Quitting Smoking


Quitting smoking is necessary for total wellness. Smoking greatly increases the probability of having heart disease, high blood pressure, stroke, atherosclerosis, cancer, and many other diseases.

Smoking cessation (colloquially quitting smoking) is the process of discontinuing tobacco smoking. Tobacco contains nicotine, which is addictive.

Smoking cessation can be achieved with or without assistance from healthcare professionals, or the use of medications. However, a combination of personal efforts and medications proves more effective to many smokers. Methods that have been found to be effective include interventions directed at or via health care providers and health care systems; medications including nicotine replacement therapy (NRT) and varenicline; individual and group counselling. Although stopping smoking can cause short-term side effects such as reversible weight gain, smoking cessation services and activities are cost-effective because of the positive health benefits.

  • In a growing number of countries, there are more ex-smokers than smokers.
  • Early "failure" is a normal part of trying to stop, and more than one attempt at stopping smoking prior to longer-term success is common.
  • NRT, other prescribed pharmaceuticals, and professional counselling or support also help many smokers.
  • However, up to three-quarters of ex-smokers report having quit without assistance ("cold turkey" or cut down then quit), and cessation without professional support or medication may be the most common method used by ex-smokers.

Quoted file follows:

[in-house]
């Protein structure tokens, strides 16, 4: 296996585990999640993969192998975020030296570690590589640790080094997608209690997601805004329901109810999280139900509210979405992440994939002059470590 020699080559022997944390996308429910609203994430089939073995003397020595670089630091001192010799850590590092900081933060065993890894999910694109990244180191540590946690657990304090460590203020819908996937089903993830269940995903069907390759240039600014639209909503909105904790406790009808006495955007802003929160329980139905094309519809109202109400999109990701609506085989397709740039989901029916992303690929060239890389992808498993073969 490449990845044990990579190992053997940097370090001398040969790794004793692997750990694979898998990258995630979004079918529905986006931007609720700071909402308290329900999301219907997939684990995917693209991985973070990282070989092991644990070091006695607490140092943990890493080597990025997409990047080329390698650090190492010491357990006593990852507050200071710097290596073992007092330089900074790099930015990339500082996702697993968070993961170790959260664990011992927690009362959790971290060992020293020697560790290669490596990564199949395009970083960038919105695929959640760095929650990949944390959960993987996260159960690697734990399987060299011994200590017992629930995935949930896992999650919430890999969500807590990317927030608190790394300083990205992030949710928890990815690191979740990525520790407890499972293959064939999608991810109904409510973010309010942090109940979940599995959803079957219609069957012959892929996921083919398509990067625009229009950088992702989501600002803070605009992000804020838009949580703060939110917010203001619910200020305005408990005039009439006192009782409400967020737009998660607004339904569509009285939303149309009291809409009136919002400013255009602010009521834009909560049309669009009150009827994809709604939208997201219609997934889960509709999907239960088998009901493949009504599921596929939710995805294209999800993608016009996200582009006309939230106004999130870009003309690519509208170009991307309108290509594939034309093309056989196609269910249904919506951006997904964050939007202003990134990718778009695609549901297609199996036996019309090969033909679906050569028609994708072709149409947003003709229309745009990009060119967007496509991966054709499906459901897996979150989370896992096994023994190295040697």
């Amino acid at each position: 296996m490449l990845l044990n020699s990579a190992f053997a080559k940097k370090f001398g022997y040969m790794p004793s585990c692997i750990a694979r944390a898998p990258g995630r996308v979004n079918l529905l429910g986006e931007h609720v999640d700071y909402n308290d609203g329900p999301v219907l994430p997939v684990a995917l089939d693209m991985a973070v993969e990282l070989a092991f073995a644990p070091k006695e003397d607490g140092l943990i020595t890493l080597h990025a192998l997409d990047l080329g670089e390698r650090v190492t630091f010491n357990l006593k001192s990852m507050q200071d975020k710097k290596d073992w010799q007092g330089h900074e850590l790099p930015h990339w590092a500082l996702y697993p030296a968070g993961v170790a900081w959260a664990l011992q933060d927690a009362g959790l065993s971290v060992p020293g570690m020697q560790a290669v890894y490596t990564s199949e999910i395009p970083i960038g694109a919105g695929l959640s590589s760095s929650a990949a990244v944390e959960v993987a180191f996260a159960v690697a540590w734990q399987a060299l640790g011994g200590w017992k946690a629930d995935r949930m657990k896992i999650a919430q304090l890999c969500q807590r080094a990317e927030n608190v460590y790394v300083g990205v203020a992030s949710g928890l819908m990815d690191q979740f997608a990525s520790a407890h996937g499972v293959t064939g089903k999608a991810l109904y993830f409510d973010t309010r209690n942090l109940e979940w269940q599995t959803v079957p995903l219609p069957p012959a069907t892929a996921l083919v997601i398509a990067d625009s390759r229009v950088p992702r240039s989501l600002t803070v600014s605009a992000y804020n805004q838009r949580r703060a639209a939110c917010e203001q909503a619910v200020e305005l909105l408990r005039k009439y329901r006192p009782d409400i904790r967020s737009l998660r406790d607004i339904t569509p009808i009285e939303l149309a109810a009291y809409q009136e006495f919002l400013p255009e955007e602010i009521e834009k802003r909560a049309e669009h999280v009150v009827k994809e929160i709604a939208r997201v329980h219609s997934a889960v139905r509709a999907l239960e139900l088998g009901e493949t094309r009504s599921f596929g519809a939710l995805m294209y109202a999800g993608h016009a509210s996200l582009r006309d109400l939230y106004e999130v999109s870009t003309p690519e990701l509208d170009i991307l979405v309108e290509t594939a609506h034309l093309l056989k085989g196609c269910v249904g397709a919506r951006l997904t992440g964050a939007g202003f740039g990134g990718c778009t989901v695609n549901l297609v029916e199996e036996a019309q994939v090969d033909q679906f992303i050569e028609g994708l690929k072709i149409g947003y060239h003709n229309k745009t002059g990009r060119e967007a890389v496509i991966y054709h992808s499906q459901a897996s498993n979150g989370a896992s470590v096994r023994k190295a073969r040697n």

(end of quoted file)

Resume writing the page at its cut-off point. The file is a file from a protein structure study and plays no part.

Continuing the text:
Tobacco contains nicotine. Smoking cigarettes can lead to nicotine addiction. The addiction begins when nicotine acts on nicotinic acetylcholine receptors to release neurotransmitters such as dopamine, glutamate, and gamma-aminobutyric acid. Cessation of smoking leads to symptoms of nicotine withdrawal such as anxiety and irritability. Professional smoking cessation support methods generally endeavour to address both nicotine addiction and nicotine withdrawal symptoms.

Studies have shown that it takes between 6 to 12 weeks post quitting before the amount of nicotinic receptors in the brain return to the level of a non smoker.


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The material on this site is for informational purposes only and is not intended as medical advice. It should not be used to diagnose or treat any medical condition. Consult a licensed medical professional for the diagnosis and treatment of all medical conditions and before starting a new diet or exercise program. If you have a medical emergency, call 911 immediately.